With the government unequivocally stating its intention to increase tertiary education enrollment rate in the country from its initial 18 percent to 40 percent by the end of the year 2030, Civil Society Organisations (CSOs) believe a plan to wean off public universities from gov’t payroll will affect equitable access to education and derail the Gross Tertiary Enrollment (GTE) agenda.
The Minister of Finance, Ken Ofori Atta, announcing the government’s measures to address the current economic difficulties, stated that in the medium-term, the government seeks to wean off public tertiary institutions from its payroll and provide them with a fixed amount of block grant.
According to the CSOs, the intervention is a classic case of policy incoherence between the Ministry of Finance (MoF) and Ministry of Education (MoE), taking into consideration the objectives of free Senior High School (FSHS) policy and GTE rate target (the Education Strategic Plan 2018-2030).
The CSOs – including the Institute for Education Studies (IFEST) and African Education Watch (Eduwatch) – expressed that the policy proposition has the propensity to cause tertiary institutions to charge ‘realistic’ higher fees and increase the percentage of fee-paying students, as a means of generating more internally generated funds (IGF) to pay its current and anticipated staff.
The Executive Director of IFEST, Peter Anti, emphasised that the result of making public tertiary institutions fee-paying would be a decrease in tertiary enrolment ratio which now stands around 20 percent.
“I would want to indicate that this might result in policy incoherence when linked to the desire of government to provide free secondary education which technically would mean increased demand for tertiary education. If we are to make our tertiary institutions fee-paying, then obviously we are introducing a financial barrier to the already existing infrastructure barrier,” he said.
On his part, the Executive Director – Eduwatch, Peter Anti, while conceding that the initiative has the advantage to ensure government is fiscally disciplined as expenditure on compensation will reduce or be controlled, he reiterated that this will affect equitable access to education, as it may constitute an economic barrier to tertiary enrollment in a country where Gross Tertiary Enrollment (GTE) is far below the international average.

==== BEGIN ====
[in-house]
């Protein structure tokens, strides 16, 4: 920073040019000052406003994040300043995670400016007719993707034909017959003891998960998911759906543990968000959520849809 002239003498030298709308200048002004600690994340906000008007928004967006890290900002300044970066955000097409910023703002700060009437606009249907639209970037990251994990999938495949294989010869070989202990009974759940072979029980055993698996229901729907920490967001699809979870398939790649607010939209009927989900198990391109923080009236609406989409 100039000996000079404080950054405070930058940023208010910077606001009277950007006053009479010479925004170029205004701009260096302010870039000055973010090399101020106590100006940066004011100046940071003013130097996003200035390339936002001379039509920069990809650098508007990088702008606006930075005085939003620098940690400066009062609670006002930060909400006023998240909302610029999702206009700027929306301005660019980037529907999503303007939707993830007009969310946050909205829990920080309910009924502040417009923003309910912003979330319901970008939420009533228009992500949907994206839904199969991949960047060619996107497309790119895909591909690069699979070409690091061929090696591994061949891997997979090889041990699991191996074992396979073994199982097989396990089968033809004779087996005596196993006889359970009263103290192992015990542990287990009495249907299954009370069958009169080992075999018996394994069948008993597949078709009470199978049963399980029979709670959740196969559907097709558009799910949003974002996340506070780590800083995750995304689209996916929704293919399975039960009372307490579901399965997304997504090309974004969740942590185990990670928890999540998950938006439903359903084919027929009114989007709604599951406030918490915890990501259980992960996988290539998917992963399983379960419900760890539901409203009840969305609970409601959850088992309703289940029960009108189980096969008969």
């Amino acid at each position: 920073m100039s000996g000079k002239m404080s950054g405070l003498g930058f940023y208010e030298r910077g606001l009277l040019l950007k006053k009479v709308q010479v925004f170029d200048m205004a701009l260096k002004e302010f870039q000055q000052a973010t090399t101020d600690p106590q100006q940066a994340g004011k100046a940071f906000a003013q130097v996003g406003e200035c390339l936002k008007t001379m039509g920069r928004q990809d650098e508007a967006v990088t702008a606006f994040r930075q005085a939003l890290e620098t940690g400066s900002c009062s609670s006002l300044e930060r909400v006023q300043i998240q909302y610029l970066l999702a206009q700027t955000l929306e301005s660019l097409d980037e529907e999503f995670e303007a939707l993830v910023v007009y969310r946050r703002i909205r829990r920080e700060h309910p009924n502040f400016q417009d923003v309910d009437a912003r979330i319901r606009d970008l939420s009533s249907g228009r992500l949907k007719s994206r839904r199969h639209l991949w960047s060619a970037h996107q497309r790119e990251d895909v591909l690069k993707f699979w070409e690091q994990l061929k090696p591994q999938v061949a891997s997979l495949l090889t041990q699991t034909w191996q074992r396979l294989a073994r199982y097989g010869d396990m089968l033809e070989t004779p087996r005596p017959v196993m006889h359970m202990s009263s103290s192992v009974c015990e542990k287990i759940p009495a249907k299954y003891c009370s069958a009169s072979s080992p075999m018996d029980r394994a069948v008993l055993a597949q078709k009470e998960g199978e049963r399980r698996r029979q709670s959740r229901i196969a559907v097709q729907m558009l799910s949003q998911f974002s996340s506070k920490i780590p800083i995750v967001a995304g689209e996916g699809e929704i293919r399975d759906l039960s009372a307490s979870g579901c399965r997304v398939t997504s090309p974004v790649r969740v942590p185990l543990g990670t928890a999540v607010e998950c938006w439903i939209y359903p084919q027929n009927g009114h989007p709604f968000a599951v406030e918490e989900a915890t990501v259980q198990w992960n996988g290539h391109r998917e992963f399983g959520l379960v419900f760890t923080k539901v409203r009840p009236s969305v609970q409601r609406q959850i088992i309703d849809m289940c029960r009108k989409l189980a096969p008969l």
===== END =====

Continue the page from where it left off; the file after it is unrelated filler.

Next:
“The Education Strategic Plan 2018-2030 has a target to increase GTE from 18 percent to 40 percent by 2030. Five years on, we are still stagnated at 19 percent. How can the MoE achieve 40 percent GTE by 2030, if such ‘cost shifting’ policies are introduced to burden students and potentially exclude prospective ones?” he quizzed.
Alternative Policy Proposition for cost-cutting
According to the CSOs, if government is seeking ways to cut down on compensation (payment of salaries and allowances), which takes a chunk of the education sector budget, then the first point of call is to scrape completely the teacher and nursing trainee allowance.
“If the government wants to cut down on its compensation budget, it must cut the teacher and nursing trainee allowance by 100 percent, and save over GH₵400million per year instead of transferring costs to poor students and potential ones who are already struggling to access tertiary education in a country whose scholarship system is opaque and irresponsive to the poor,” Kofi Asare said.
Background to governments action.
There is pressure on government for the recruitment of more lecturers since most institutions have up to 1,000 students more, handled by the same lecturers. But there is a cap imposed by the Ministry of Finance (MoF) to limit their hiring due to fiscal discipline concerns.
In 2022, about 65 percent of the education sector budget is for salaries and allowances. With the recent University Teachers Association of Ghana (UTAG) industrial action over demand for better conditions of service including research allowance arrears still on the table for government to address, to avert any further strike action, it is imminent that budgetary allocation in that regard will have to increase, a situation the ministry is trying to avoid.
“The finance minister is simply saying that government can no longer shoulder the full cost of paying current and demanded lecturers and staff, as it puts too much stress on its salary budget. It therefore wants tertiary institutions to raise their revenue to pay their human resource, as govt supports with a fixed Grant,” Mr. Asare contextualised.
A block grant is a grant-in-aid of a specified amount from a larger government to a smaller regional government body. Block grants have less oversight from the larger government and provide flexibility to each subsidiary government body in terms of designing and implementing programmes.